Hip hinge exercises are among the most important movements you can do at the gym. If you care about building power, mobility, flexibility and functional strength, you need to be doing these every time you work out.
In this article we’re going to explain everything you need to know about the hip hinge, from a detailed explanation of the movement and why it’s so beneficial, to a list of the best hip hinge exercises to work into your routine.
We’ll finish up with some form tips and frequently asked questions about hip hinges.
What is a Hip Hinge Exercise?
A hip hinge exercise is one where your movement centers around a hinging motion at the hips. Your hips are the fulcrum of the movement, with your legs staying upright and the upper half of your body leaning forward and closer to the ground.
The hip hinge is one of the human body’s most fundamental movements. Many simple, everyday movements involve a hip hinge, such as sitting down in a chair, getting up out of bed or bending over to fold laundry.
This extends to most athletic movements, such as running, jumping or climbing. In most cases, the hip hinge movement is responsible for most of the power you generate in the movement.
Why is it Important to Learn the Hip Hinge Movement?
Learning how to do a hip hinge properly, as well as strengthening this movement, is important for improving your athletic performance, as well as strengthening and preventing injuries in surrounding areas, such as the lower back.
Getting familiar with the hip hinge will help you build a stronger foundation for your body, which makes you more mobile and helps you maintain better posture.
Hip hinges are also a great thing to work on because of how efficient they are, and how many muscle groups you can hit with just a single exercise.
Since the hip is such a central joint in the body, you’ll usually end up getting a full-body workout from one movement, which delivers more benefit in less time, compared to isolation exercises centered around the arms and legs.
What Muscles Do Hip Hinge Movements Work?
The primary muscles worked in hip hinge movements are those along the posterior chain, such as the glutes, hamstrings, calves, erector spinae, lats, and back side of the shoulders.
These muscles are supremely important for functional athleticism, full-body strength and power, and for building a strong foundation that helps you avoid injury.
Hip hinge movements also often work the core muscles, which provide similar benefits for full-body strength and mobility.
7 Best Hip Hinge Exercises
The bottom line on hip hinge exercises is simple: they’re as fundamental a movement as the push and pull, and you should incorporate them into your workout routine.
Now let’s help you apply that, as well as help you understand the hip hinge better, with some of the best hip hinge exercises out there.
The deadlift is probably the most fundamental hip hinge exercise. It’s built around the hip hinge, which is the movement when you lift up from the bent over starting position to the upright, standing position in a deadlift.
The muscles worked in a deadlift are pretty much the same as what we described in the last section - deadlifts are great at building strength along the posterior chain.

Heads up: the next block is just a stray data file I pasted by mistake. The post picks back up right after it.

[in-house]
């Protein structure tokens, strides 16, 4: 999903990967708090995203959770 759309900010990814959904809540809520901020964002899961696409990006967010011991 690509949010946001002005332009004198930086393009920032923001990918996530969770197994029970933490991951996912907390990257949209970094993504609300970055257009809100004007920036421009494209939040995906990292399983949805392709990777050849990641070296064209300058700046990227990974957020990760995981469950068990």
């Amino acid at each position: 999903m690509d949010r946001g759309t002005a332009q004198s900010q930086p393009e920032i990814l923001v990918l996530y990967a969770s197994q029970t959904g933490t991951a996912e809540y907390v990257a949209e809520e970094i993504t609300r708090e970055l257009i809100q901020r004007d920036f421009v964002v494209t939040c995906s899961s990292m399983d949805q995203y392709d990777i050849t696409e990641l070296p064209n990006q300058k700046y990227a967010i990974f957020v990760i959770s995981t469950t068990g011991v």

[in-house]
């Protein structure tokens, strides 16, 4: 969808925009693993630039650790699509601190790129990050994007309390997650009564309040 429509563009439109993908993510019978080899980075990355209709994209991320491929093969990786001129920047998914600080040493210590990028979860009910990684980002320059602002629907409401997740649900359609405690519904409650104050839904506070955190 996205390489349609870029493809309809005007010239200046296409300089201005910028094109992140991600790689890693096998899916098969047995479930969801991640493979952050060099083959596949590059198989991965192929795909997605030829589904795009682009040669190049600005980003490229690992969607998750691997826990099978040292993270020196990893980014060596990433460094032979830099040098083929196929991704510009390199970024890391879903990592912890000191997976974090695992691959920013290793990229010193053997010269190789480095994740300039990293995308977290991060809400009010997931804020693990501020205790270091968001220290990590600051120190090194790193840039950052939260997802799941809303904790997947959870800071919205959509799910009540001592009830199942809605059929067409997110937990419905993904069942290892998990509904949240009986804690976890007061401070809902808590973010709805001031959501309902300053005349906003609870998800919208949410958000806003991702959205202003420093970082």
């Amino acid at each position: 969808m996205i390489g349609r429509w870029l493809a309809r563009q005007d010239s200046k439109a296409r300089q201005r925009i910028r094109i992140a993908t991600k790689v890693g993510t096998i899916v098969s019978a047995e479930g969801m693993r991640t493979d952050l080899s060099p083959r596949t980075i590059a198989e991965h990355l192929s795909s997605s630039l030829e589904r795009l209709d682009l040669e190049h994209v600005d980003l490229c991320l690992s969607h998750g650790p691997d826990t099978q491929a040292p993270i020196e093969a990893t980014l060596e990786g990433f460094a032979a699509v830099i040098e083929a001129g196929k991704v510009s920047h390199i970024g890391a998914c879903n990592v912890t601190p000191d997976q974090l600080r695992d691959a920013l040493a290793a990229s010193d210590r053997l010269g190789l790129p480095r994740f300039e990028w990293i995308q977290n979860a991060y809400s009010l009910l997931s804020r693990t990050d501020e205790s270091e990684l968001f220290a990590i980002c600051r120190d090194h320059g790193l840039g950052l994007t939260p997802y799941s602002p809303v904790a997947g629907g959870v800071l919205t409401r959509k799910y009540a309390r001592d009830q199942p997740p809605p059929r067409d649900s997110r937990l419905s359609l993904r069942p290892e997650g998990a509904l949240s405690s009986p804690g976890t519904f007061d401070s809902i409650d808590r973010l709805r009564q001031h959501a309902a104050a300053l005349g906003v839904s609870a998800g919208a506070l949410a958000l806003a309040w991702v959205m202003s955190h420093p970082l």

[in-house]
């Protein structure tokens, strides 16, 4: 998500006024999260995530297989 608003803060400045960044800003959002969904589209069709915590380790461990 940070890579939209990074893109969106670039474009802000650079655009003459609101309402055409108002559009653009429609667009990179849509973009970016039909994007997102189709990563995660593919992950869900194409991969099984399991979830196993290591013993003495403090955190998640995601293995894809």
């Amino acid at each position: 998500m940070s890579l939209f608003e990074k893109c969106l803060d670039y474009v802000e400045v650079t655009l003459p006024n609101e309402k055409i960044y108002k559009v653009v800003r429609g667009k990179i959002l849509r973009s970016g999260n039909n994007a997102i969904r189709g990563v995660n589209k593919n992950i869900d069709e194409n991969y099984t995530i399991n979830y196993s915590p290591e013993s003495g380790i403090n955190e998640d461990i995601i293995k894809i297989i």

Thinking of a deadlift as a hip hinge is a great idea, as it helps you maintain correct form, which is vital when you’re doing deadlifts. Next time you do this, think of the hips as the center of the movement, keeping everything else stable and using this movement to generate power for the lift.
This goes for pretty much all deadlift variations, from standard barbell deadlifts to sumo deadlifts, Romanian deadlifts, single leg deadlifts and more.
If we were to name the second best example of a hip hinge exercise, it would be the kettlebell swing.
Kettlebell swings are a super versatile exercise, great for building full-body strength, mobility, core strength and even getting a decent cardio workout.
All of this is centered around the hip hinge. Your hips are where all of the power comes from in a kettlebell swing, generating amazing results for every muscle along the posterior chain.
It just goes to show how present the hip hinge is in so many key athletic movements that squats and deadlifts are both great examples of hip hinge exercises.
Squats, when done right, are all about the hinge motion at your hips. You’ll notice that when you lower down in a squat, your hips contract, activating your glutes, quads and hamstrings (among other supporting muscles).
Good mornings are another fundamental hip hinge exercise.
The good morning is kind of a hybrid between a squat and a deadlift, so it stands to reason that these exercises would all utilize the hip hinge movement.
Good mornings are a great warmup to do before deadlifting or squatting, or as a way to work on your hip hinge form at a lower weight before moving on to deadlifts or squats.
Though not a traditional strength lifting exercise like deadlifts or squats, box jumps are another great example of the hip hinge in action.
Box jumps incorporate a hip hinge at the start of the movement, as you shoot your hips back and lower your body to generate power to propel yourself upwards. In essence, it’s much the same movement pattern as a deadlift.